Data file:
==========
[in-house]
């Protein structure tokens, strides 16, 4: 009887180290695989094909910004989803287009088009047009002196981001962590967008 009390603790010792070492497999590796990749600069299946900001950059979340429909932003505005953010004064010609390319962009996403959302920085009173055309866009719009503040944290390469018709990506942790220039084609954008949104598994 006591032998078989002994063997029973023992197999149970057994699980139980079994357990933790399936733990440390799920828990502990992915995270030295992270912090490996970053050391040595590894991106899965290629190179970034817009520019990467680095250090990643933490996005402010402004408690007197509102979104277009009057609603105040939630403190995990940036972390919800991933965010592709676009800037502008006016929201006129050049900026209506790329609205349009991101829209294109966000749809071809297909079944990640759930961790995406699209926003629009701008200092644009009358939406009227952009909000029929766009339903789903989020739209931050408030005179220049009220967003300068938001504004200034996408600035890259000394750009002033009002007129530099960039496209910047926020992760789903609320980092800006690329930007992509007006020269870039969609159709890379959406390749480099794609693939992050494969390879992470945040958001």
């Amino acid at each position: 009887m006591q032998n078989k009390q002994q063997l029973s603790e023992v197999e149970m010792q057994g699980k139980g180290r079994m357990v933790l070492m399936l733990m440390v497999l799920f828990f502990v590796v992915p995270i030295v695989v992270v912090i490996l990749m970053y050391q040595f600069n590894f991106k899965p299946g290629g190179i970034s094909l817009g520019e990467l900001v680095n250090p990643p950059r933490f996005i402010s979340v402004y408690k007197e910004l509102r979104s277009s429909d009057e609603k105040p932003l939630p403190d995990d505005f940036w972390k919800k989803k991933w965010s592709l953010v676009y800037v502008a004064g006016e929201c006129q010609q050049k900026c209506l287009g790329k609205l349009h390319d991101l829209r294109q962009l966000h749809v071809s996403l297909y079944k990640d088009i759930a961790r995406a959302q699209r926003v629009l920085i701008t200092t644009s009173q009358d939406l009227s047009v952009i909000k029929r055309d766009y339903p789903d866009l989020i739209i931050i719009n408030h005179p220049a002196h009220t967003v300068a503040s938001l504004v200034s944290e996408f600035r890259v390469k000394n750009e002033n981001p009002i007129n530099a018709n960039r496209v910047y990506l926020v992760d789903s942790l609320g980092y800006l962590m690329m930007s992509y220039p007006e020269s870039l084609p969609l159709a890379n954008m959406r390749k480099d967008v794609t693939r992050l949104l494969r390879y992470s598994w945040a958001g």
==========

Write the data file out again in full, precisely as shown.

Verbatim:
[in-house]
């Protein structure tokens, strides 16, 4: 009887180290695989094909910004989803287009088009047009002196981001962590967008 009390603790010792070492497999590796990749600069299946900001950059979340429909932003505005953010004064010609390319962009996403959302920085009173055309866009719009503040944290390469018709990506942790220039084609954008949104598994 006591032998078989002994063997029973023992197999149970057994699980139980079994357990933790399936733990440390799920828990502990992915995270030295992270912090490996970053050391040595590894991106899965290629190179970034817009520019990467680095250090990643933490996005402010402004408690007197509102979104277009009057609603105040939630403190995990940036972390919800991933965010592709676009800037502008006016929201006129050049900026209506790329609205349009991101829209294109966000749809071809297909079944990640759930961790995406699209926003629009701008200092644009009358939406009227952009909000029929766009339903789903989020739209931050408030005179220049009220967003300068938001504004200034996408600035890259000394750009002033009002007129530099960039496209910047926020992760789903609320980092800006690329930007992509007006020269870039969609159709890379959406390749480099794609693939992050494969390879992470945040958001």
């Amino acid at each position: 009887m006591q032998n078989k009390q002994q063997l029973s603790e023992v197999e149970m010792q057994g699980k139980g180290r079994m357990v933790l070492m399936l733990m440390v497999l799920f828990f502990v590796v992915p995270i030295v695989v992270v912090i490996l990749m970053y050391q040595f600069n590894f991106k899965p299946g290629g190179i970034s094909l817009g520019e990467l900001v680095n250090p990643p950059r933490f996005i402010s979340v402004y408690k007197e910004l509102r979104s277009s429909d009057e609603k105040p932003l939630p403190d995990d505005f940036w972390k919800k989803k991933w965010s592709l953010v676009y800037v502008a004064g006016e929201c006129q010609q050049k900026c209506l287009g790329k609205l349009h390319d991101l829209r294109q962009l966000h749809v071809s996403l297909y079944k990640d088009i759930a961790r995406a959302q699209r926003v629009l920085i701008t200092t644009s009173q009358d939406l009227s047009v952009i909000k029929r055309d766009y339903p789903d866009l989020i739209i931050i719009n408030h005179p220049a002196h009220t967003v300068a503040s938001l504004v200034s944290e996408f600035r890259v390469k000394n750009e002033n981001p009002i007129n530099a018709n960039r496209v910047y990506l926020v992760d789903s942790l609320g980092y800006l962590m690329m930007s992509y220039p007006e020269s870039l084609p969609l159709a890379n954008m959406r390749k480099d967008v794609t693939r992050l949104l494969r390879y992470s598994w945040a958001g």